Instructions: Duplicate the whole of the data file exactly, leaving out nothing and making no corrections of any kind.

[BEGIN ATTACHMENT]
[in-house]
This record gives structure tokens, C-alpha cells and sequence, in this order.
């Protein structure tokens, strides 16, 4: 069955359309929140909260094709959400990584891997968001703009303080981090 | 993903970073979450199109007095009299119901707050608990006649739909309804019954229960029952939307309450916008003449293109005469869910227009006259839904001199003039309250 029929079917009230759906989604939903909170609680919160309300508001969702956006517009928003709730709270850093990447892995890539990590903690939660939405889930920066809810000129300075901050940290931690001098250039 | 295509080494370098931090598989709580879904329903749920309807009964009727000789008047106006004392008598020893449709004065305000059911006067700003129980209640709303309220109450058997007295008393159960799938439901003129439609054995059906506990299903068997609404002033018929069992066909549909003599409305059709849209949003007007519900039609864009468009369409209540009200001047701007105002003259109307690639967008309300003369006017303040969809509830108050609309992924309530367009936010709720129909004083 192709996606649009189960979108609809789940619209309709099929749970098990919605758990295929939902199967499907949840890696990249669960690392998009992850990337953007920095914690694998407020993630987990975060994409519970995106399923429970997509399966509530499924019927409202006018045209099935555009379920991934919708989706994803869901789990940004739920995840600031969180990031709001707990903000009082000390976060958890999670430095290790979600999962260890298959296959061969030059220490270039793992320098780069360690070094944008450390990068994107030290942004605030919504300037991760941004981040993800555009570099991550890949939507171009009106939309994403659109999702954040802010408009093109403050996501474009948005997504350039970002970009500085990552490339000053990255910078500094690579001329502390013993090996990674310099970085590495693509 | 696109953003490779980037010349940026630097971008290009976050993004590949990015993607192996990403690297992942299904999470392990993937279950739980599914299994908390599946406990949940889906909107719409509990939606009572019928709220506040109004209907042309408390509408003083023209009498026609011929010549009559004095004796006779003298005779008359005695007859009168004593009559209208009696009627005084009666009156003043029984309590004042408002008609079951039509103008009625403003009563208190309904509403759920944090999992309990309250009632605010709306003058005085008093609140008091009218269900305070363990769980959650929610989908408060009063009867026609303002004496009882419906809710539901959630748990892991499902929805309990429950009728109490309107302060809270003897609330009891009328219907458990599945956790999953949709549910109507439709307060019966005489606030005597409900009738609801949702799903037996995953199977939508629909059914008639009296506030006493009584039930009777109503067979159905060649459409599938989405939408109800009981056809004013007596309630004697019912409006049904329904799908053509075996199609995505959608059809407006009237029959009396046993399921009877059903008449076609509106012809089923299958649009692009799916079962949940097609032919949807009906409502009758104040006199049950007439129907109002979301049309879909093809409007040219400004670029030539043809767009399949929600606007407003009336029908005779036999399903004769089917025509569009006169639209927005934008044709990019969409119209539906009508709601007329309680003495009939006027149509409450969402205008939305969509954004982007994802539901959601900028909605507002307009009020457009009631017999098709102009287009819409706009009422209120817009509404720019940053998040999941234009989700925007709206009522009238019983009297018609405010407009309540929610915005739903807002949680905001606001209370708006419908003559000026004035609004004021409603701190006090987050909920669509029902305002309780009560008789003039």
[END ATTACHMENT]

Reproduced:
[in-house]
This record gives structure tokens, C-alpha cells and sequence, in this order.
């Protein structure tokens, strides 16, 4: 069955359309929140909260094709959400990584891997968001703009303080981090 | 993903970073979450199109007095009299119901707050608990006649739909309804019954229960029952939307309450916008003449293109005469869910227009006259839904001199003039309250 029929079917009230759906989604939903909170609680919160309300508001969702956006517009928003709730709270850093990447892995890539990590903690939660939405889930920066809810000129300075901050940290931690001098250039 | 295509080494370098931090598989709580879904329903749920309807009964009727000789008047106006004392008598020893449709004065305000059911006067700003129980209640709303309220109450058997007295008393159960799938439901003129439609054995059906506990299903068997609404002033018929069992066909549909003599409305059709849209949003007007519900039609864009468009369409209540009200001047701007105002003259109307690639967008309300003369006017303040969809509830108050609309992924309530367009936010709720129909004083 192709996606649009189960979108609809789940619209309709099929749970098990919605758990295929939902199967499907949840890696990249669960690392998009992850990337953007920095914690694998407020993630987990975060994409519970995106399923429970997509399966509530499924019927409202006018045209099935555009379920991934919708989706994803869901789990940004739920995840600031969180990031709001707990903000009082000390976060958890999670430095290790979600999962260890298959296959061969030059220490270039793992320098780069360690070094944008450390990068994107030290942004605030919504300037991760941004981040993800555009570099991550890949939507171009009106939309994403659109999702954040802010408009093109403050996501474009948005997504350039970002970009500085990552490339000053990255910078500094690579001329502390013993090996990674310099970085590495693509 | 696109953003490779980037010349940026630097971008290009976050993004590949990015993607192996990403690297992942299904999470392990993937279950739980599914299994908390599946406990949940889906909107719409509990939606009572019928709220506040109004209907042309408390509408003083023209009498026609011929010549009559004095004796006779003298005779008359005695007859009168004593009559209208009696009627005084009666009156003043029984309590004042408002008609079951039509103008009625403003009563208190309904509403759920944090999992309990309250009632605010709306003058005085008093609140008091009218269900305070363990769980959650929610989908408060009063009867026609303002004496009882419906809710539901959630748990892991499902929805309990429950009728109490309107302060809270003897609330009891009328219907458990599945956790999953949709549910109507439709307060019966005489606030005597409900009738609801949702799903037996995953199977939508629909059914008639009296506030006493009584039930009777109503067979159905060649459409599938989405939408109800009981056809004013007596309630004697019912409006049904329904799908053509075996199609995505959608059809407006009237029959009396046993399921009877059903008449076609509106012809089923299958649009692009799916079962949940097609032919949807009906409502009758104040006199049950007439129907109002979301049309879909093809409007040219400004670029030539043809767009399949929600606007407003009336029908005779036999399903004769089917025509569009006169639209927005934008044709990019969409119209539906009508709601007329309680003495009939006027149509409450969402205008939305969509954004982007994802539901959601900028909605507002307009009020457009009631017999098709102009287009819409706009009422209120817009509404720019940053998040999941234009989700925007709206009522009238019983009297018609405010407009309540929610915005739903807002949680905001606001209370708006419908003559000026004035609004004021409603701190006090987050909920669509029902305002309780009560008789003039």